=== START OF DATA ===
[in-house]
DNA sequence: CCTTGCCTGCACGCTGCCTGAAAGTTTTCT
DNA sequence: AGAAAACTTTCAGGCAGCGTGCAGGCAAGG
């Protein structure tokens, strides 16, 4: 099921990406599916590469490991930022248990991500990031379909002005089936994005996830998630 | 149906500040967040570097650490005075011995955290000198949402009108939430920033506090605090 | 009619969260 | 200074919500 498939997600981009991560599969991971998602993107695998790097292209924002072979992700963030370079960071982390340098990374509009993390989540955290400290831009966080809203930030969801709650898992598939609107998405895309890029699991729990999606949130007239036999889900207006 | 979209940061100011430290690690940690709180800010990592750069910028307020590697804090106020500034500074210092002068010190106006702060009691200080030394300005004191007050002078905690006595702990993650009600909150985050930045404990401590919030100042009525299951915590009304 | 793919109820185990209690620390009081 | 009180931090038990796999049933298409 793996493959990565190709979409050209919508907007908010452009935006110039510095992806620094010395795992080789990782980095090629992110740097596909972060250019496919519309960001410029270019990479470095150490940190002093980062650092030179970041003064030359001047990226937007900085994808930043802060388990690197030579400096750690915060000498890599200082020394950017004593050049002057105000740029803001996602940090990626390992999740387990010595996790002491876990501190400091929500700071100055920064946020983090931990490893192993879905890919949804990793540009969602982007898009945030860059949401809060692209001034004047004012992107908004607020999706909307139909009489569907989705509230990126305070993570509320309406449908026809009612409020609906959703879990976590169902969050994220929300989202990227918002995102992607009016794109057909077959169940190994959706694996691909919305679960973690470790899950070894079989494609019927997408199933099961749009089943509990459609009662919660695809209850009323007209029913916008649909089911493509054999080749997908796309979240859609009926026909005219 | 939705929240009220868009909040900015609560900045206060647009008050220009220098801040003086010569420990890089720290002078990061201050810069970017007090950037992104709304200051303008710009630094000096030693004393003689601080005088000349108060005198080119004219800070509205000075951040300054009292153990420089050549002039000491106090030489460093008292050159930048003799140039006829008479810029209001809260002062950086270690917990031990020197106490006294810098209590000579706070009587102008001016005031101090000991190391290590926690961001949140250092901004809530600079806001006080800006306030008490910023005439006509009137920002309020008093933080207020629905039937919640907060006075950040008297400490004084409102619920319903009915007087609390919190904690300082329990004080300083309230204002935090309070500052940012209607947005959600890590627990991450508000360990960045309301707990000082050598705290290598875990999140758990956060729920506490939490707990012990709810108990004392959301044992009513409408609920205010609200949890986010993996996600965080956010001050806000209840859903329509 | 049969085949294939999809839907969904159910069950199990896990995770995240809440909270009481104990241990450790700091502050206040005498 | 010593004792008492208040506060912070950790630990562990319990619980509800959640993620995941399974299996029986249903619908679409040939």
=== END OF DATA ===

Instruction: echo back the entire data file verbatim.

[in-house]
DNA sequence: CCTTGCCTGCACGCTGCCTGAAAGTTTTCT
DNA sequence: AGAAAACTTTCAGGCAGCGTGCAGGCAAGG
């Protein structure tokens, strides 16, 4: 099921990406599916590469490991930022248990991500990031379909002005089936994005996830998630 | 149906500040967040570097650490005075011995955290000198949402009108939430920033506090605090 | 009619969260 | 200074919500 498939997600981009991560599969991971998602993107695998790097292209924002072979992700963030370079960071982390340098990374509009993390989540955290400290831009966080809203930030969801709650898992598939609107998405895309890029699991729990999606949130007239036999889900207006 | 979209940061100011430290690690940690709180800010990592750069910028307020590697804090106020500034500074210092002068010190106006702060009691200080030394300005004191007050002078905690006595702990993650009600909150985050930045404990401590919030100042009525299951915590009304 | 793919109820185990209690620390009081 | 009180931090038990796999049933298409 793996493959990565190709979409050209919508907007908010452009935006110039510095992806620094010395795992080789990782980095090629992110740097596909972060250019496919519309960001410029270019990479470095150490940190002093980062650092030179970041003064030359001047990226937007900085994808930043802060388990690197030579400096750690915060000498890599200082020394950017004593050049002057105000740029803001996602940090990626390992999740387990010595996790002491876990501190400091929500700071100055920064946020983090931990490893192993879905890919949804990793540009969602982007898009945030860059949401809060692209001034004047004012992107908004607020999706909307139909009489569907989705509230990126305070993570509320309406449908026809009612409020609906959703879990976590169902969050994220929300989202990227918002995102992607009016794109057909077959169940190994959706694996691909919305679960973690470790899950070894079989494609019927997408199933099961749009089943509990459609009662919660695809209850009323007209029913916008649909089911493509054999080749997908796309979240859609009926026909005219 | 939705929240009220868009909040900015609560900045206060647009008050220009220098801040003086010569420990890089720290002078990061201050810069970017007090950037992104709304200051303008710009630094000096030693004393003689601080005088000349108060005198080119004219800070509205000075951040300054009292153990420089050549002039000491106090030489460093008292050159930048003799140039006829008479810029209001809260002062950086270690917990031990020197106490006294810098209590000579706070009587102008001016005031101090000991190391290590926690961001949140250092901004809530600079806001006080800006306030008490910023005439006509009137920002309020008093933080207020629905039937919640907060006075950040008297400490004084409102619920319903009915007087609390919190904690300082329990004080300083309230204002935090309070500052940012209607947005959600890590627990991450508000360990960045309301707990000082050598705290290598875990999140758990956060729920506490939490707990012990709810108990004392959301044992009513409408609920205010609200949890986010993996996600965080956010001050806000209840859903329509 | 049969085949294939999809839907969904159910069950199990896990995770995240809440909270009481104990241990450790700091502050206040005498 | 010593004792008492208040506060912070950790630990562990319990619980509800959640993620995941399974299996029986249903619908679409040939």